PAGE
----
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Interview with Olesya Salnikova Gilmore (THE WITCH AND THE TSAR)


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Olesya-Salnikova-Gilmore.jpg?resize=150%Olesya Salnikova Gilmore was born in Moscow, Russia, raised in the U.S., and graduated from Pepperdine University with a BA in English/political science, and from Northwestern School of Law with a JD. She practiced litigation at a large law firm for several years before pursuing her dream of becoming an author. She is most happy writing historical fiction and fantasy inspired by Eastern European folklore. She lives in a wooded, lakeside suburb of Chicago with her husband and daughter. The Witch and the Tsar is her debut novel.

 

 

 

Welcome to the Hive Olesya, and congratulations on the release of your debut novel! How does it feel to know your book is out there on shelves?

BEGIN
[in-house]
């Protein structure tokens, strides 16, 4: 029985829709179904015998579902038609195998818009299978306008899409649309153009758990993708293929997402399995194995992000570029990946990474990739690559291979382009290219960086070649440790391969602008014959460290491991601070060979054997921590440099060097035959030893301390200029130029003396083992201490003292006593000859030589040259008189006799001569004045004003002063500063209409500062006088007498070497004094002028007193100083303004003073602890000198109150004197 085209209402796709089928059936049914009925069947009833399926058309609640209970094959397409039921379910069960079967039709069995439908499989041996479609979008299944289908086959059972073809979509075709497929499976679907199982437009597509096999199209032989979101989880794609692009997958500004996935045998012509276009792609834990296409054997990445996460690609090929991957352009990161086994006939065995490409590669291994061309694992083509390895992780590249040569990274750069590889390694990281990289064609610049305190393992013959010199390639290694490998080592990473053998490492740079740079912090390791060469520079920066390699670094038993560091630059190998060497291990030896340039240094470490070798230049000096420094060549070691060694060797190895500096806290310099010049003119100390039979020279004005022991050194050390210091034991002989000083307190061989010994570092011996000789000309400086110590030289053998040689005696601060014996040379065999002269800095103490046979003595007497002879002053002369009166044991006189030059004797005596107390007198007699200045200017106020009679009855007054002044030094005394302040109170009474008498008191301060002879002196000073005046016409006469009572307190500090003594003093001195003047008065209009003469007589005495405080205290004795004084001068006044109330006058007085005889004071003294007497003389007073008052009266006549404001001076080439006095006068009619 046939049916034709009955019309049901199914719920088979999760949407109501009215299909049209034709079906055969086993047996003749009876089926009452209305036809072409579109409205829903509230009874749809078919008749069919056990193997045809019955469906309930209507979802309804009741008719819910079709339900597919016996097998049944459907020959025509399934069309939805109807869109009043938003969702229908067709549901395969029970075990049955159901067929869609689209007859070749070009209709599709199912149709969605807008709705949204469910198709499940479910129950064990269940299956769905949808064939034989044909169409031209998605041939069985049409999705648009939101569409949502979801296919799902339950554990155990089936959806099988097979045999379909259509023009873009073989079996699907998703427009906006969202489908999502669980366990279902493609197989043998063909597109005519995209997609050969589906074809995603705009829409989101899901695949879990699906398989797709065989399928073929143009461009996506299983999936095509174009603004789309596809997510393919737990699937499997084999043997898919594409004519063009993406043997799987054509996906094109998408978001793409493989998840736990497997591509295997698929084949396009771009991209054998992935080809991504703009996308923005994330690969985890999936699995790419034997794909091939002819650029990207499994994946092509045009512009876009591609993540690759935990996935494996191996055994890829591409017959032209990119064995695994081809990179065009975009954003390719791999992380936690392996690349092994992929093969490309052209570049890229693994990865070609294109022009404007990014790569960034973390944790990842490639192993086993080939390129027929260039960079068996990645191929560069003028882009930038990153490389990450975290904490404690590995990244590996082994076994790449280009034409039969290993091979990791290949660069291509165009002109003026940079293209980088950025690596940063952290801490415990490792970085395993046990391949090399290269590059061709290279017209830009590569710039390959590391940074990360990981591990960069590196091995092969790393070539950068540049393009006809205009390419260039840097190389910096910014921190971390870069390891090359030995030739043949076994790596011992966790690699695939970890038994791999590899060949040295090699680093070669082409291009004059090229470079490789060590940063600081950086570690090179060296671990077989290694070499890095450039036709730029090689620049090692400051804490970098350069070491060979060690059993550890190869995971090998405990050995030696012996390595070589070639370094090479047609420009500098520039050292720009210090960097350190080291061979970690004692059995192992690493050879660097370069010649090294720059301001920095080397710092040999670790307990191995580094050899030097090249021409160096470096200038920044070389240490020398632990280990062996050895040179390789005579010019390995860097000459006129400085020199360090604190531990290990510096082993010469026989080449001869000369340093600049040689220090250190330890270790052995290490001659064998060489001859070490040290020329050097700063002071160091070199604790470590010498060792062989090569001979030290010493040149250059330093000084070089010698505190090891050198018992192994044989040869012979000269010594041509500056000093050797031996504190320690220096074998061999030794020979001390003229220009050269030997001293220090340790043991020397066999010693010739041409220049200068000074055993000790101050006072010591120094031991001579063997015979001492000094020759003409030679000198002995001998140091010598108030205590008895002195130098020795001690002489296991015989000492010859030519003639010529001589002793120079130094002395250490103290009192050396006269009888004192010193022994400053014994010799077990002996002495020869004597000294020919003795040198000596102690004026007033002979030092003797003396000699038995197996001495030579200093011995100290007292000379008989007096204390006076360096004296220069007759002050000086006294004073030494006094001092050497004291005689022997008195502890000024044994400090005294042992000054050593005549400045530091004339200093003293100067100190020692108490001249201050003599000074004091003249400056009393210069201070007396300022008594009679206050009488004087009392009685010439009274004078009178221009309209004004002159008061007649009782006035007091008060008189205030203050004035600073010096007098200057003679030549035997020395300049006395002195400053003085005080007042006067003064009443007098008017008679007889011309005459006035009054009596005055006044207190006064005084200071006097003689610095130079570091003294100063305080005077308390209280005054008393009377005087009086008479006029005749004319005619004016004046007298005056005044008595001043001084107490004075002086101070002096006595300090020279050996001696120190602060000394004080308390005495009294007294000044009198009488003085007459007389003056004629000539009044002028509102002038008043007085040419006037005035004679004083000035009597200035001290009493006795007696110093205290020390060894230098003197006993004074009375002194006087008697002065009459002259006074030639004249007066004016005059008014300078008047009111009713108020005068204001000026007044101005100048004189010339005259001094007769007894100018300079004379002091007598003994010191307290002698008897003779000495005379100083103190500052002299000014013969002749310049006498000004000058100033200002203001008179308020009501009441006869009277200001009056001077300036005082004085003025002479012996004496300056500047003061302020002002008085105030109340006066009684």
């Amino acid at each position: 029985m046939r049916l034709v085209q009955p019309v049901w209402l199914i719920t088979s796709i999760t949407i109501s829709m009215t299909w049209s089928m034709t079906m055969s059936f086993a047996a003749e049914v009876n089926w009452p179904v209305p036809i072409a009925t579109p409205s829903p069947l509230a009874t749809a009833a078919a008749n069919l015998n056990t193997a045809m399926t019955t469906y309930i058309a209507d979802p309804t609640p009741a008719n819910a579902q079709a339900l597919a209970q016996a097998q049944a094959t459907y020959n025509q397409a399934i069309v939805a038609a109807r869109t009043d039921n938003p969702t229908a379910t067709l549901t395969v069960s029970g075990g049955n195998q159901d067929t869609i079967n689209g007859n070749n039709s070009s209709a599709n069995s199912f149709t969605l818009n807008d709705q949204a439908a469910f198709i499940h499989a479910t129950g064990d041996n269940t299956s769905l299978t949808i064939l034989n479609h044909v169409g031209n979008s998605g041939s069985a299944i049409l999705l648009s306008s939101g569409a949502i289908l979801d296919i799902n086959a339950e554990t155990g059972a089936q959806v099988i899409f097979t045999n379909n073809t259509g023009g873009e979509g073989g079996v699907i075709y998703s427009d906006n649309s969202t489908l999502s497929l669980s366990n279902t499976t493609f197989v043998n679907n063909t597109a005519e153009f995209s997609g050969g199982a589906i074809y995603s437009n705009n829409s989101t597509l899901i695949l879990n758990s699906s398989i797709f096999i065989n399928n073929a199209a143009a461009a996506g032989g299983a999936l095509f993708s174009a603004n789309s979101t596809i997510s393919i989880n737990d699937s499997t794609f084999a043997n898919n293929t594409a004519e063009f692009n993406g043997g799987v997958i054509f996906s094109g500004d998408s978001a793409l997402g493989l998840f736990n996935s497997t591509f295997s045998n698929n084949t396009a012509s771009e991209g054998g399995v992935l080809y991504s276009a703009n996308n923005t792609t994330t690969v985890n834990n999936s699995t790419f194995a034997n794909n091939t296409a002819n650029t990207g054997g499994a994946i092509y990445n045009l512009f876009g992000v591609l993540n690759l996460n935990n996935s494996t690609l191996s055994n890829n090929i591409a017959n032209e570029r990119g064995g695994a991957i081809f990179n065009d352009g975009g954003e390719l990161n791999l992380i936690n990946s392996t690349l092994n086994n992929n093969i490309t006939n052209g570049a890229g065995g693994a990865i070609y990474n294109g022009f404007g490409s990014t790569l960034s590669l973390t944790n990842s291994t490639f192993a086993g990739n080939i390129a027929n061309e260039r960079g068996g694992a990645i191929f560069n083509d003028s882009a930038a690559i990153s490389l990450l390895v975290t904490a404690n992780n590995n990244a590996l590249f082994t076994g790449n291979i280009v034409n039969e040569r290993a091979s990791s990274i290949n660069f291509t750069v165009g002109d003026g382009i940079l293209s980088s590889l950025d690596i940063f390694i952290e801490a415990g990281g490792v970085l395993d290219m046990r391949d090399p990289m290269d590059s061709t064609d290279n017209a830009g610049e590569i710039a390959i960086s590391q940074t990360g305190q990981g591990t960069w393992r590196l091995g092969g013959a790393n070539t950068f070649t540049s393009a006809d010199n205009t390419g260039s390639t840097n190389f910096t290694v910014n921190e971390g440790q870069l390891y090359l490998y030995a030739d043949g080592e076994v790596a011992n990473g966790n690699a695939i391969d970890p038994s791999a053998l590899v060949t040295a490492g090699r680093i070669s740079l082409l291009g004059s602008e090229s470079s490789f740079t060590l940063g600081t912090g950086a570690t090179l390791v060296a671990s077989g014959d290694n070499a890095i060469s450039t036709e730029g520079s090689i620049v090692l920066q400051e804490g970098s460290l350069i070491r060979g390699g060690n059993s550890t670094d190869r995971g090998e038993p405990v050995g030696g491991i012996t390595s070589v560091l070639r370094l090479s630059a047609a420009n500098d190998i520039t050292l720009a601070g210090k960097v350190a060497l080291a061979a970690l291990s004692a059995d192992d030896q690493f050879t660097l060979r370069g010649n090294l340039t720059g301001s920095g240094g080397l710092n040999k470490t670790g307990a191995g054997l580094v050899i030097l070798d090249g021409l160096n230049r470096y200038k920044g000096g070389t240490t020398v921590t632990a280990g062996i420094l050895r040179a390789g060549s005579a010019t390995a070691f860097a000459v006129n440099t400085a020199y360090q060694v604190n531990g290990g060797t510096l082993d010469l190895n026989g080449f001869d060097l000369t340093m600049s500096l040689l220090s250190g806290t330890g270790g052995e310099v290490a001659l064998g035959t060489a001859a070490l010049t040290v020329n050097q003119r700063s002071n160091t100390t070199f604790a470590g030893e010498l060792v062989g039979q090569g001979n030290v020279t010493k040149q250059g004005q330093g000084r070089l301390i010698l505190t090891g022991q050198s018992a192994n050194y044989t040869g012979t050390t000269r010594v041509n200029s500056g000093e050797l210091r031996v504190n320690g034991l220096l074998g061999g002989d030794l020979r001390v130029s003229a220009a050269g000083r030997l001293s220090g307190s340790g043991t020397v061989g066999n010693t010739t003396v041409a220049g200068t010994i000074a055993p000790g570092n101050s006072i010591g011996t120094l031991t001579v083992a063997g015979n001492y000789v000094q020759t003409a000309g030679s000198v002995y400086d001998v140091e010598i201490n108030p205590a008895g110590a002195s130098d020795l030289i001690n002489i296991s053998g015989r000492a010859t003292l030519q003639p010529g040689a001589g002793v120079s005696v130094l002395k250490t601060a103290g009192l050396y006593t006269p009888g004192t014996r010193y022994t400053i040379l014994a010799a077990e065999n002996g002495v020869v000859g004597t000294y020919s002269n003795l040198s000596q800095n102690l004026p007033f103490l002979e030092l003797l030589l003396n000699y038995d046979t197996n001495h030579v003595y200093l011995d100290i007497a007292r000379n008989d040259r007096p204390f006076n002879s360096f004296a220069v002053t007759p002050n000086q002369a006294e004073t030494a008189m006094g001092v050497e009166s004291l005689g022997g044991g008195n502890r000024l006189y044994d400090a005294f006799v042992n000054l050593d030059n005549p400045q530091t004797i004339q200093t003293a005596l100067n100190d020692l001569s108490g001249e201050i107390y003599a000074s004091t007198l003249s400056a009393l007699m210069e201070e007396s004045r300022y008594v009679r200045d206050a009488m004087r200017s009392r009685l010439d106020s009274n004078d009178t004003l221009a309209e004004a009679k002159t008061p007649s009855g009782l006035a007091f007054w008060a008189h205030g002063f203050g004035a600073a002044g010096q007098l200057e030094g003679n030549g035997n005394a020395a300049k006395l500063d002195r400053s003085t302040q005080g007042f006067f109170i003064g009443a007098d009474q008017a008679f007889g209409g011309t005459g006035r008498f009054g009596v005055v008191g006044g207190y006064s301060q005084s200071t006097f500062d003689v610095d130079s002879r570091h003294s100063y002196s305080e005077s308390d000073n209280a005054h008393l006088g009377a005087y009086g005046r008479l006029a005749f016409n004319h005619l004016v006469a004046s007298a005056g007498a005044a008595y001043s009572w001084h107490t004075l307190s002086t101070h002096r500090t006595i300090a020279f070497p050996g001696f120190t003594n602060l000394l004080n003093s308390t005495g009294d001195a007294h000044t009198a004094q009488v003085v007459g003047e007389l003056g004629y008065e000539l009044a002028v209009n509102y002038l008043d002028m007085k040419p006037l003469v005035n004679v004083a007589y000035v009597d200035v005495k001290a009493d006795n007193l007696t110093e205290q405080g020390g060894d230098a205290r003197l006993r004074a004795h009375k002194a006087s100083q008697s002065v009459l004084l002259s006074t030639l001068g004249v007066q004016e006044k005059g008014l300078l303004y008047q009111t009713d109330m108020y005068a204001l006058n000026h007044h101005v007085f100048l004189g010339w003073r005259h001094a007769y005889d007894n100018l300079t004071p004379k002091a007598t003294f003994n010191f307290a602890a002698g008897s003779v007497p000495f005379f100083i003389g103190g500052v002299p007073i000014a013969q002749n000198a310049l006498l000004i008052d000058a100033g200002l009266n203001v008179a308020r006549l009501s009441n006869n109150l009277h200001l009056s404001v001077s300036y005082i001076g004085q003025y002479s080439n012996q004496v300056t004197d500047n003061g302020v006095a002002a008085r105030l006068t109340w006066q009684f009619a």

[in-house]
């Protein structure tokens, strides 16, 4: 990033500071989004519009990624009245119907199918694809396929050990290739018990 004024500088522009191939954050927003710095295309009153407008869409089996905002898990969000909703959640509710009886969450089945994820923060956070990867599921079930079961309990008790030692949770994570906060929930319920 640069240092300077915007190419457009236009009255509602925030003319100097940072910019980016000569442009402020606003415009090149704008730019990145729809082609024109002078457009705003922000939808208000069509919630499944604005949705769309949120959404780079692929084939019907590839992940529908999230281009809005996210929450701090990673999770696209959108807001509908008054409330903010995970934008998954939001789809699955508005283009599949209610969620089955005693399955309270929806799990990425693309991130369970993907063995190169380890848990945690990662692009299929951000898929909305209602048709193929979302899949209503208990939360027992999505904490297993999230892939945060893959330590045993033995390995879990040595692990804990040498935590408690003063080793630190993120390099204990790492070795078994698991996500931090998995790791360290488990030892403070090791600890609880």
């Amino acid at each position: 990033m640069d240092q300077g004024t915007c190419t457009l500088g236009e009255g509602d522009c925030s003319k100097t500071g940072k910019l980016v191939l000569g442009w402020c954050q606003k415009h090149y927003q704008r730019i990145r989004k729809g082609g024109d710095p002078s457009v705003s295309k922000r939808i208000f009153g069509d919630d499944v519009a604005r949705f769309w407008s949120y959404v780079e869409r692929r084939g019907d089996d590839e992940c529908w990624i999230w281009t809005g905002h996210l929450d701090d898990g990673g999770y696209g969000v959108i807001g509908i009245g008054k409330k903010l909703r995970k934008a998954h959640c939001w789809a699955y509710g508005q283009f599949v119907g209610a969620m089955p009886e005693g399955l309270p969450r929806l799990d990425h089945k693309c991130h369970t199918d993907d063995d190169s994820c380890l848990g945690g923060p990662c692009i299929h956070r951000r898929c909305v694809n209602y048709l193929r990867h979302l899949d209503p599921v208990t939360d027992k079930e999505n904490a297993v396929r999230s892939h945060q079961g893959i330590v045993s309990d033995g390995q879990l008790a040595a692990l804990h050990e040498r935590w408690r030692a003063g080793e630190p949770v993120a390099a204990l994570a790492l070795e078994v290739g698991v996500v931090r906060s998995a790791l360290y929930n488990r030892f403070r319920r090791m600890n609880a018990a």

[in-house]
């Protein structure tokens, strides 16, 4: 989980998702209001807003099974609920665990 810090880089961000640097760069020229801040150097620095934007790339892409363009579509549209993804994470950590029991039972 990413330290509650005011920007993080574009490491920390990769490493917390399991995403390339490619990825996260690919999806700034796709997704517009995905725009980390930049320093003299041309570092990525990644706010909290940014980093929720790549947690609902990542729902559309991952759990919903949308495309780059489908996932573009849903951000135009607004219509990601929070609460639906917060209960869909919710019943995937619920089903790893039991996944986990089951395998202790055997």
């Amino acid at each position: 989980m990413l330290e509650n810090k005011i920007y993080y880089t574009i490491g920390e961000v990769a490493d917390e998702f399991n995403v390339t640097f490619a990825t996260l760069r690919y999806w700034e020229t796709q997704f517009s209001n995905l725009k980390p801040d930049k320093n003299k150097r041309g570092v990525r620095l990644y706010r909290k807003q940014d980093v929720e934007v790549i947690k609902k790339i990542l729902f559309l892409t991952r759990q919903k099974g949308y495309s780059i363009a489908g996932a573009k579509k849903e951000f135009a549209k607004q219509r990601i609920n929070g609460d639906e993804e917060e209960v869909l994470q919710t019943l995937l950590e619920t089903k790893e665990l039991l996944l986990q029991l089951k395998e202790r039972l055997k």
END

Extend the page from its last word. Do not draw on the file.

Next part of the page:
Thank you! It really is an incredible, out of body experience to see a book I wrote on the shelves! But I must confess, I still can’t really believe it. One of the most unforgettable memories from release was going into a bookstore I visited as a young girl, seeing my book staring back at me at the very front, and signing those first few copies, with my husband and parents cheering me on! It still brings tears to my eyes, it was so special.  

 

What a very special moment that must have been!

What can readers expect from The Witch and the Tsar?

A different perspective on the notorious Slavic fairy tale personage of Baba Yaga. But she isn’t the old, evil hag we know. She is a half goddess, half human healer, but first and foremost, she is a woman. Readers can also expect a real world, as the novel is set in real-life 16th century Russia, with real though fictionalized historical events and characters. And they can also expect lots of romance and adventure in the vein of some of my favorite adventure novels, by Rafael Sabatini, Baroness Orczy, and Alexander Dumas. 

 

The-Witch-and-the-Tsar-Olesya-Salnikova-There’s a lot to unpack with this novel, so let’s start with the Slavic fairytale root of Baba Yaga. Retellings are very popular right now, with Greek ones cornering the market somewhat with their feminist takes on the masculine hero stories.